Update: Only two weeks later, all of the user decline figures are far worse than I had originally stated (e.g., Band Page is down to 4M users from 31M!)
Facebook just seriously injured their own app developer ecosystem, and they’re poised to finish it off. And they did it on purpose.
Recently, Facebook announced that they would remove the default landing tab for Facebook Pages. They did this while simultaneously introducing Timeline for Pages. Most people probably aren’t going to miss those “like gate” pages where users were asked to like the brand’s page. The move makes sense for Facebook as it forces brands to spend money on the new Facebook ad units that have embedded likes (see below). Brands are understandably upset: getting likes means spending money.
The effects were immediate to one audience. The real doom-and-gloom story is around app developers. Facebook made this announcement at the start of this month. Since then, some of Facebook’s biggest apps have taken a nose dive on traffic. How big? A good example of this is Band Page, which gave artists cool, interactive fan pages with embedded music/videos, rather than the boring old wall. Facebook announced these changes roughly at the start of March. As you can see below, Band Page lost roughly 1/4 of their users (6 MILLION!) in a period of 15 days (yes, the chart is a little weird to read).
And this will only continue as more pages transition to the new format (10 more days until it’s mandatory).
The “default landing tab” was how many, many apps got their traffic on Facebook. The default tab was the first thing new users saw when they visited a brand’s page. This was a way for the page to “message” themselves to new potential customers, and it was very popular for brands to spend money on these apps.
Unfortunately, that party is over.
Check out this comparison on how else the new change hurt an app like Band Page. Here’s a “before” of Taylor Swift’s page, which has yet to convert to the new format:
Notice how it lets you play the music straight from the page and links to their iTunes store (links like this are not allowed on Timelines, btw)? Notice how it “lives” in Taylor Swift’s page as part of a seamless experience? See how you can see a quick list of all the apps the page has?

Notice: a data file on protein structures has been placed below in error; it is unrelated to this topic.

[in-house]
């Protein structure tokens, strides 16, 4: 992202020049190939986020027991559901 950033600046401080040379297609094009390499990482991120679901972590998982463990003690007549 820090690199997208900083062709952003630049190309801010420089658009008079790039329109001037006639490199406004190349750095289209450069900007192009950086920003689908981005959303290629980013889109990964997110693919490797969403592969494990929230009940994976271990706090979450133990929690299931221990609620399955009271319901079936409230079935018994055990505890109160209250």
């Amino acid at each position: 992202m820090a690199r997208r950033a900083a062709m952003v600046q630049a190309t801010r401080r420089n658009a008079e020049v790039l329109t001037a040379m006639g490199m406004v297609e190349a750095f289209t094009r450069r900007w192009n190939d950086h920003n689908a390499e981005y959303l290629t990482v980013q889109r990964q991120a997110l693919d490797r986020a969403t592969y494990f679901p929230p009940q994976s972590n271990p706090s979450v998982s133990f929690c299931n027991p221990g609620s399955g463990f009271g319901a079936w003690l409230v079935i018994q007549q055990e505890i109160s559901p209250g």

Snoop Dogg recently updated his page to use Timeline.
Wait. Where’s the link to Band Page? Oh, I found it under that little “2” to the right of his “Snoopermarket” (that’s cute) section…
Check out the installed Band Page app look and feel:
What? Where am I? Where’s his page? That white space you see is exactly as it appears. The app is sitting alone off in its own area.
It might as well live on Snoop’s own website, and I imagine this is exactly the direction many brands will take as this becomes the norm for Facebook apps.
How much does all this hurt these apps? Check out the biggest losers in the weekly app ranking charts:
It is the same story with every major app: stagnated growth in early March followed by a continuous and very steep decline as the month continued. All that jazz about the Ticker and Open Graph hasn’t been enough to stop this decline. I fear what will happen April 1.
Page apps are getting destroyed! This explains the recent shift for Wildfire (reference) and Buddymedia (reference) to becoming Facebook Ad aggregators. These two companies built an empire by being the go-to solution for Page apps and now they’re running away. At least Facebook notified these guys.
Facebook is out to kill page apps, albiet slowly and only after suffocating the ecosystem so the loudest and most deep-pocketed players move to greener pastures (see above two examples). Developers beware. Profile apps suffered a similar slow strangulation followed by a sudden death. When profile apps were killed, we got just over 60 days notice (announced as a footnote Aug 19, 2010 and officially removed Nov 3, 2010).
IPO-Facebook needs to make money, and if there’s companies eating their lunch, don’t expect them to sit back anymore.
After all, Timeline is all about hurting Twitter. Let’s see, it:
- Decreases the ability of “doing stuff” via apps (e.g., self-maintaining content)
- Makes it more embarrassing for a brand to not actively post updates since their page starts off as a wasteland. Thus, it…
- Increases the importance of providing frequent updates and engaging your fans
- Makes it easier to see who’s interacting with a page
Page apps became a casualty because they discouraged page owners from using Facebook like Twitter. Previously, brands could hide crappy walls by having cool apps and a nice splash page with a “Coupon for a like” message. Those days are gone. And Facebook did it on purpose. It’s probably for the best, but as a developer, it still hurts to think about all the blood, sweat, and tears that went into building those amazing Page Apps.